Even brilliant ideas are never new: The need to cite appropriate references in a research paper

Andre K. Geim, who shared the 2010 Nobel prize in physics, once said:  “One should realize that ideas are never new. However brilliant, every idea is always based on previous knowledge”. For example, the internet would not have been possible without integrated circuits which in turn would not have been possible without the invention of transistors.

Unlike the journalists who write political news and prefer not to divulge their sources, researchers who create new knowledge and publish it in professional journals have a different task to do: reveal their sources of information. Therefore, when the editor has to make a decision on a research manuscript, the foremost point that needs to be checked is whether the author has attempted to establish the significance of the proposed work in relation to existing knowledge by citing appropriate references.

As an editor, I have frequently come across cases where many authors botch on this important attribute. The universal belief that we cite references to protect ourselves from plagiarism is not wholly right. Suitable citation of references is important not only to acknowledge the role of other published research on the author’s work but also to establish a verifiable context for the new idea. Providing relevant references in the paper will also inform the reader about ideas that back the new proposal and those that highlight the limitations of the previous work.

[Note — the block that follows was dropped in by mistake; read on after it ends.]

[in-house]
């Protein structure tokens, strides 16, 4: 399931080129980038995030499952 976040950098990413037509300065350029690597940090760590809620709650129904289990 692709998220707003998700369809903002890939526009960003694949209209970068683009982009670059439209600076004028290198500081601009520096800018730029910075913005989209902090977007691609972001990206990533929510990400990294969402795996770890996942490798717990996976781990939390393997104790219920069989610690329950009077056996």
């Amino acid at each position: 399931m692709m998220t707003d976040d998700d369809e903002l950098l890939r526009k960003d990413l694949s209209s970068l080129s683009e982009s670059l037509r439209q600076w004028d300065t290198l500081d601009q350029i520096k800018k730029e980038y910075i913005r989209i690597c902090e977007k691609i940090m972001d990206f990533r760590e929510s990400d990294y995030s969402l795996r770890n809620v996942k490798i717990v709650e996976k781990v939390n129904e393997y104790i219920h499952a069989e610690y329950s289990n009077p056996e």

While it is important to cite even older papers to point out the historical background to the author’s work, it is even more imperative for the editor to ensure that authors cite papers that have been published during the last couple of years. This will establish the relevance of the work submitted to the journal as timely and current research. Being an editor, I am quite sensitive to the fact that inadequate referencing will also deprive the readers of locating the background material required to comprehend the work presented in the paper.

It turns out that occasionally even reputable researchers have a penchant to not cite some references by design. As displeasing as it may be to have one’s work not cited, it is even harder to tolerate if someone tries to project their work as a new idea without citing prior art. This is where reviewers and the editor should step in to correct any conspicuous omissions of referencing. Vigilant editors and reviewers should treat exclusion of key references in a research paper as an abominable practice and take corrective steps.

Before I make my editorial decision on a paper submitted to my journal, I always bear in my mind that accurate referencing is as vital as the idea that the author is espousing.

This article is available at http://editorresources.taylorandfrancisgroup.com

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